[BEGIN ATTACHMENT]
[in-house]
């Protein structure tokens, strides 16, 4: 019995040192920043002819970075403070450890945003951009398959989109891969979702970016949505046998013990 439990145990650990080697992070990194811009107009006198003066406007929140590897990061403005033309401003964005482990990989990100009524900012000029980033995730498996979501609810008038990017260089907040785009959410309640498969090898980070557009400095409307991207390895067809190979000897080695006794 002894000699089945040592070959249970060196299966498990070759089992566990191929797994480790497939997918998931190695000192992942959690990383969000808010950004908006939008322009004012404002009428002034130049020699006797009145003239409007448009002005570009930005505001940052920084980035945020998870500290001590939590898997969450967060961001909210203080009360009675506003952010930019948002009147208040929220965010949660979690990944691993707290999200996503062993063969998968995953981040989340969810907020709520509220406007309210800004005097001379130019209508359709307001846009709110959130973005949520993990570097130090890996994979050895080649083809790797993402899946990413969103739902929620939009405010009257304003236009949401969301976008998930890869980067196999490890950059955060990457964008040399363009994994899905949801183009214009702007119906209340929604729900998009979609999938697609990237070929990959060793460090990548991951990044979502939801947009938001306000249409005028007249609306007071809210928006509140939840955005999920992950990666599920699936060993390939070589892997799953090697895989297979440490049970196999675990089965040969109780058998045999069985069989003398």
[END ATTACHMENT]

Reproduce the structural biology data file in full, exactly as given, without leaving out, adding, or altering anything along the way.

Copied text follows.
[in-house]
């Protein structure tokens, strides 16, 4: 019995040192920043002819970075403070450890945003951009398959989109891969979702970016949505046998013990 439990145990650990080697992070990194811009107009006198003066406007929140590897990061403005033309401003964005482990990989990100009524900012000029980033995730498996979501609810008038990017260089907040785009959410309640498969090898980070557009400095409307991207390895067809190979000897080695006794 002894000699089945040592070959249970060196299966498990070759089992566990191929797994480790497939997918998931190695000192992942959690990383969000808010950004908006939008322009004012404002009428002034130049020699006797009145003239409007448009002005570009930005505001940052920084980035945020998870500290001590939590898997969450967060961001909210203080009360009675506003952010930019948002009147208040929220965010949660979690990944691993707290999200996503062993063969998968995953981040989340969810907020709520509220406007309210800004005097001379130019209508359709307001846009709110959130973005949520993990570097130090890996994979050895080649083809790797993402899946990413969103739902929620939009405010009257304003236009949401969301976008998930890869980067196999490890950059955060990457964008040399363009994994899905949801183009214009702007119906209340929604729900998009979609999938697609990237070929990959060793460090990548991951990044979502939801947009938001306000249409005028007249609306007071809210928006509140939840955005999920992950990666599920699936060993390939070589892997799953090697895989297979440490049970196999675990089965040969109780058998045999069985069989003398």